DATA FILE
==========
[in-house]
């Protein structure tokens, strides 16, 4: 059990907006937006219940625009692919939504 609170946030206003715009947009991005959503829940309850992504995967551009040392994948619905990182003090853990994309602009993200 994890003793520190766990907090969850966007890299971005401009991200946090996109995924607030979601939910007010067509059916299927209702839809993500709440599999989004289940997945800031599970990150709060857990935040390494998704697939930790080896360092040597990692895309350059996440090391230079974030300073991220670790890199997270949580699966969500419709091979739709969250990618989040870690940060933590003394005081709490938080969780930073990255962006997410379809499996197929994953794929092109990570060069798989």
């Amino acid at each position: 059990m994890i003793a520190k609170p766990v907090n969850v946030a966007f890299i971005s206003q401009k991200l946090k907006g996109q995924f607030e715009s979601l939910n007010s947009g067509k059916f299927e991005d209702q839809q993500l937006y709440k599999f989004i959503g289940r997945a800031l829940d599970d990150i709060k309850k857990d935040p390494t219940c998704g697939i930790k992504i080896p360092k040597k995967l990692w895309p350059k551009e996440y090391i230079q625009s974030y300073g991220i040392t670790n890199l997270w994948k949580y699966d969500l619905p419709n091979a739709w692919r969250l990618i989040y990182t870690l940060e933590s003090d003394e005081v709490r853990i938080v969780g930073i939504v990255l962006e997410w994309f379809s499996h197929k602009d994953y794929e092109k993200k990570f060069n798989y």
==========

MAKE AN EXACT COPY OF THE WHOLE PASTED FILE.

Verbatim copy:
[in-house]
């Protein structure tokens, strides 16, 4: 059990907006937006219940625009692919939504 609170946030206003715009947009991005959503829940309850992504995967551009040392994948619905990182003090853990994309602009993200 994890003793520190766990907090969850966007890299971005401009991200946090996109995924607030979601939910007010067509059916299927209702839809993500709440599999989004289940997945800031599970990150709060857990935040390494998704697939930790080896360092040597990692895309350059996440090391230079974030300073991220670790890199997270949580699966969500419709091979739709969250990618989040870690940060933590003394005081709490938080969780930073990255962006997410379809499996197929994953794929092109990570060069798989």
């Amino acid at each position: 059990m994890i003793a520190k609170p766990v907090n969850v946030a966007f890299i971005s206003q401009k991200l946090k907006g996109q995924f607030e715009s979601l939910n007010s947009g067509k059916f299927e991005d209702q839809q993500l937006y709440k599999f989004i959503g289940r997945a800031l829940d599970d990150i709060k309850k857990d935040p390494t219940c998704g697939i930790k992504i080896p360092k040597k995967l990692w895309p350059k551009e996440y090391i230079q625009s974030y300073g991220i040392t670790n890199l997270w994948k949580y699966d969500l619905p419709n091979a739709w692919r969250l990618i989040y990182t870690l940060e933590s003090d003394e005081v709490r853990i938080v969780g930073i939504v990255l962006e997410w994309f379809s499996h197929k602009d994953y794929e092109k993200k990570f060069n798989y």